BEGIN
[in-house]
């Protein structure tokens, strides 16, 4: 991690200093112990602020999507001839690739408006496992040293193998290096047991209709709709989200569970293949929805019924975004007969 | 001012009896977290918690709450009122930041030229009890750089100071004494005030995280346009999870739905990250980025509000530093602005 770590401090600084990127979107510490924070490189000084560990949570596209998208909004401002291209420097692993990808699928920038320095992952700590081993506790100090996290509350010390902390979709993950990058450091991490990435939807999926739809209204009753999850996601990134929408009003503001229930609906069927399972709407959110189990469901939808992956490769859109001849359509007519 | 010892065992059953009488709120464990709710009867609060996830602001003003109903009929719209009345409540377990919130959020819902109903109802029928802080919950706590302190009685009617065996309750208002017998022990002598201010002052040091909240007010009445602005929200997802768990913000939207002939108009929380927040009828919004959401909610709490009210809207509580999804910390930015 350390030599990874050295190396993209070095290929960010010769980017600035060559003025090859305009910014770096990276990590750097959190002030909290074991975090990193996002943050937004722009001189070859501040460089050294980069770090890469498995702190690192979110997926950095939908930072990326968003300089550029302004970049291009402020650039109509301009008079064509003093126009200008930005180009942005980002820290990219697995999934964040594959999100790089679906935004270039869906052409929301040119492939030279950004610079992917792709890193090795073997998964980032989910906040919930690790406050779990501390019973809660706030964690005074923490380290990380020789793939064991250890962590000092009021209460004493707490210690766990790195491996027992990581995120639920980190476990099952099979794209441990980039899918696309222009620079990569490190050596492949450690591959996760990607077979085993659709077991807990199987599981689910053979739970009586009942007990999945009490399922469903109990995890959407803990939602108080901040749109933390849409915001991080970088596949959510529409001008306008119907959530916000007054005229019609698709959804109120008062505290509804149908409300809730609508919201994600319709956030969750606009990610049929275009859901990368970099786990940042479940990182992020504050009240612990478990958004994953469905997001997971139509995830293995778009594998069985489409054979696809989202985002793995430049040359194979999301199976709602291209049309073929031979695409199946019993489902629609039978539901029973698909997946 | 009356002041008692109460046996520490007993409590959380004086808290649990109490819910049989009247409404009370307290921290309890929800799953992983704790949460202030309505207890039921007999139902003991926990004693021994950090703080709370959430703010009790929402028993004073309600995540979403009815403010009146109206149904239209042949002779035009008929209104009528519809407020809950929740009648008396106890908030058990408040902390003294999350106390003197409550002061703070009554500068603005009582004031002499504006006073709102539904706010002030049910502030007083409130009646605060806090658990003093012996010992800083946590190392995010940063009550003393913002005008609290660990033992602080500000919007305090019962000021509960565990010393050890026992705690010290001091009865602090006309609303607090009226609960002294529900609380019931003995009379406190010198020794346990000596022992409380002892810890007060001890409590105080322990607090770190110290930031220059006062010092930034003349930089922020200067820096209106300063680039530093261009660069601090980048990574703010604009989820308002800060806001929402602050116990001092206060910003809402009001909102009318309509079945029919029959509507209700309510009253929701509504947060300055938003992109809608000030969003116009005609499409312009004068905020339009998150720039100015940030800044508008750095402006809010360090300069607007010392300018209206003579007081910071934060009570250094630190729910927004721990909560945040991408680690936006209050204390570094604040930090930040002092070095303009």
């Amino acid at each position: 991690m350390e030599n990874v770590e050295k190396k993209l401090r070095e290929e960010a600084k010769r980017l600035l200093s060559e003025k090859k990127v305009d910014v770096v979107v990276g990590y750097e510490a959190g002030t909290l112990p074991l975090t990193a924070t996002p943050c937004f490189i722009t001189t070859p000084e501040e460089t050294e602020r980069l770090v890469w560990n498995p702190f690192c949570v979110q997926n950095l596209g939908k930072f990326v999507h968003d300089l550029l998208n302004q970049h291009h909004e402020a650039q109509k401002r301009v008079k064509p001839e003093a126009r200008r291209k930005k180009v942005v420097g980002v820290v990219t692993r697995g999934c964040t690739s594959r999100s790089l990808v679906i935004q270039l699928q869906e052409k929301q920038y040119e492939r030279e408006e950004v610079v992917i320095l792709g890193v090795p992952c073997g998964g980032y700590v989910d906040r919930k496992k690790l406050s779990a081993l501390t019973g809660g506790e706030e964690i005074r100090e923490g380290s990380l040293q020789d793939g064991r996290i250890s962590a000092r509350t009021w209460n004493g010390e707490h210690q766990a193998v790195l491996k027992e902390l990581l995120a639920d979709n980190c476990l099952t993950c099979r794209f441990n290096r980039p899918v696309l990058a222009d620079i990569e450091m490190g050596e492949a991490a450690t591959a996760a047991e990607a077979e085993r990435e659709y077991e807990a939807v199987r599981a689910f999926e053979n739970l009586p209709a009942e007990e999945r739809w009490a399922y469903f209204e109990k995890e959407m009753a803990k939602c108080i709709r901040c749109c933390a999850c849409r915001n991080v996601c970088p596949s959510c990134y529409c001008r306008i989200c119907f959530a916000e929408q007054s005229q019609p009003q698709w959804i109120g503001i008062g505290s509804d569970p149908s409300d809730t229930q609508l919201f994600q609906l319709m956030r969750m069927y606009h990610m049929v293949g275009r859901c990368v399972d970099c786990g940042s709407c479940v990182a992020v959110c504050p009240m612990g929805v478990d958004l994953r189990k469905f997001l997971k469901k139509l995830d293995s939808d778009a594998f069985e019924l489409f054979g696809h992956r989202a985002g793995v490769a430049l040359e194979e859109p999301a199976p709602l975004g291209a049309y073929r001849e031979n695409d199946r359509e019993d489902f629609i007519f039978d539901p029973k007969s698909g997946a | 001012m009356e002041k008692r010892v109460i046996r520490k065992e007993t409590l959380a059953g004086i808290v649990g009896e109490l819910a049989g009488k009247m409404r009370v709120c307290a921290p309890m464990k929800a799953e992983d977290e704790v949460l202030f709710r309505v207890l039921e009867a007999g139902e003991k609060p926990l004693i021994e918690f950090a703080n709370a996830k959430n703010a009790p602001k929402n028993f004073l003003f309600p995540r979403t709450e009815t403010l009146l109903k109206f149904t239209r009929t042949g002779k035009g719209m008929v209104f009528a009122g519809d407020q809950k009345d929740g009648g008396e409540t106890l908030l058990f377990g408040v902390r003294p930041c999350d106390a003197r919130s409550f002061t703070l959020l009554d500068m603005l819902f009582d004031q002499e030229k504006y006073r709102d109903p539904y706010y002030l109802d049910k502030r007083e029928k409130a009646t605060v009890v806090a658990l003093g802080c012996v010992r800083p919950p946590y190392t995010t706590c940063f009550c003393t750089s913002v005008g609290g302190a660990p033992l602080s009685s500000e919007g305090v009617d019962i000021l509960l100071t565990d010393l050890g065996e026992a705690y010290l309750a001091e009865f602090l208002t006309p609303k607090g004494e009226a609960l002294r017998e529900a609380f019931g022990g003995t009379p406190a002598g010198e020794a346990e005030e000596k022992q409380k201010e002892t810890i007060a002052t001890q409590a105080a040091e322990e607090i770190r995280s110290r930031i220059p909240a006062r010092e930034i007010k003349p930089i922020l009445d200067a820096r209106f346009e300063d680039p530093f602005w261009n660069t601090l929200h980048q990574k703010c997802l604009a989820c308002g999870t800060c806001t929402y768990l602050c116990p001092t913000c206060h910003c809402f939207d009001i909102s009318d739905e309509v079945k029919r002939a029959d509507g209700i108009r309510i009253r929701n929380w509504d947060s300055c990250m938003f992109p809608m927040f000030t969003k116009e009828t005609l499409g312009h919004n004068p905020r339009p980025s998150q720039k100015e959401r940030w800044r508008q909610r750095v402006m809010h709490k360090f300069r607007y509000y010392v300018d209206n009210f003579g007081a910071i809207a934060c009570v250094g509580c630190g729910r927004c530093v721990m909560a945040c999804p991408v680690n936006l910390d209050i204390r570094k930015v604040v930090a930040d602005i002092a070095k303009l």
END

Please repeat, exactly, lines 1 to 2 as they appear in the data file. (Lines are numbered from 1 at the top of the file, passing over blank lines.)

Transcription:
[in-house]
């Protein structure tokens, strides 16, 4: 991690200093112990602020999507001839690739408006496992040293193998290096047991209709709709989200569970293949929805019924975004007969 | 001012009896977290918690709450009122930041030229009890750089100071004494005030995280346009999870739905990250980025509000530093602005 770590401090600084990127979107510490924070490189000084560990949570596209998208909004401002291209420097692993990808699928920038320095992952700590081993506790100090996290509350010390902390979709993950990058450091991490990435939807999926739809209204009753999850996601990134929408009003503001229930609906069927399972709407959110189990469901939808992956490769859109001849359509007519 | 010892065992059953009488709120464990709710009867609060996830602001003003109903009929719209009345409540377990919130959020819902109903109802029928802080919950706590302190009685009617065996309750208002017998022990002598201010002052040091909240007010009445602005929200997802768990913000939207002939108009929380927040009828919004959401909610709490009210809207509580999804910390930015 350390030599990874050295190396993209070095290929960010010769980017600035060559003025090859305009910014770096990276990590750097959190002030909290074991975090990193996002943050937004722009001189070859501040460089050294980069770090890469498995702190690192979110997926950095939908930072990326968003300089550029302004970049291009402020650039109509301009008079064509003093126009200008930005180009942005980002820290990219697995999934964040594959999100790089679906935004270039869906052409929301040119492939030279950004610079992917792709890193090795073997998964980032989910906040919930690790406050779990501390019973809660706030964690005074923490380290990380020789793939064991250890962590000092009021209460004493707490210690766990790195491996027992990581995120639920980190476990099952099979794209441990980039899918696309222009620079990569490190050596492949450690591959996760990607077979085993659709077991807990199987599981689910053979739970009586009942007990999945009490399922469903109990995890959407803990939602108080901040749109933390849409915001991080970088596949959510529409001008306008119907959530916000007054005229019609698709959804109120008062505290509804149908409300809730609508919201994600319709956030969750606009990610049929275009859901990368970099786990940042479940990182992020504050009240612990478990958004994953469905997001997971139509995830293995778009594998069985489409054979696809989202985002793995430049040359194979999301199976709602291209049309073929031979695409199946019993489902629609039978539901029973698909997946 | 009356002041008692109460046996520490007993409590959380004086808290649990109490819910049989009247409404009370307290921290309890929800799953992983704790949460202030309505207890039921007999139902003991926990004693021994950090703080709370959430703010009790929402028993004073309600995540979403009815403010009146109206149904239209042949002779035009008929209104009528519809407020809950929740009648008396106890908030058990408040902390003294999350106390003197409550002061703070009554500068603005009582004031002499504006006073709102539904706010002030049910502030007083409130009646605060806090658990003093012996010992800083946590190392995010940063009550003393913002005008609290660990033992602080500000919007305090019962000021509960565990010393050890026992705690010290001091009865602090006309609303607090009226609960002294529900609380019931003995009379406190010198020794346990000596022992409380002892810890007060001890409590105080322990607090770190110290930031220059006062010092930034003349930089922020200067820096209106300063680039530093261009660069601090980048990574703010604009989820308002800060806001929402602050116990001092206060910003809402009001909102009318309509079945029919029959509507209700309510009253929701509504947060300055938003992109809608000030969003116009005609499409312009004068905020339009998150720039100015940030800044508008750095402006809010360090300069607007010392300018209206003579007081910071934060009570250094630190729910927004721990909560945040991408680690936006209050204390570094604040930090930040002092070095303009």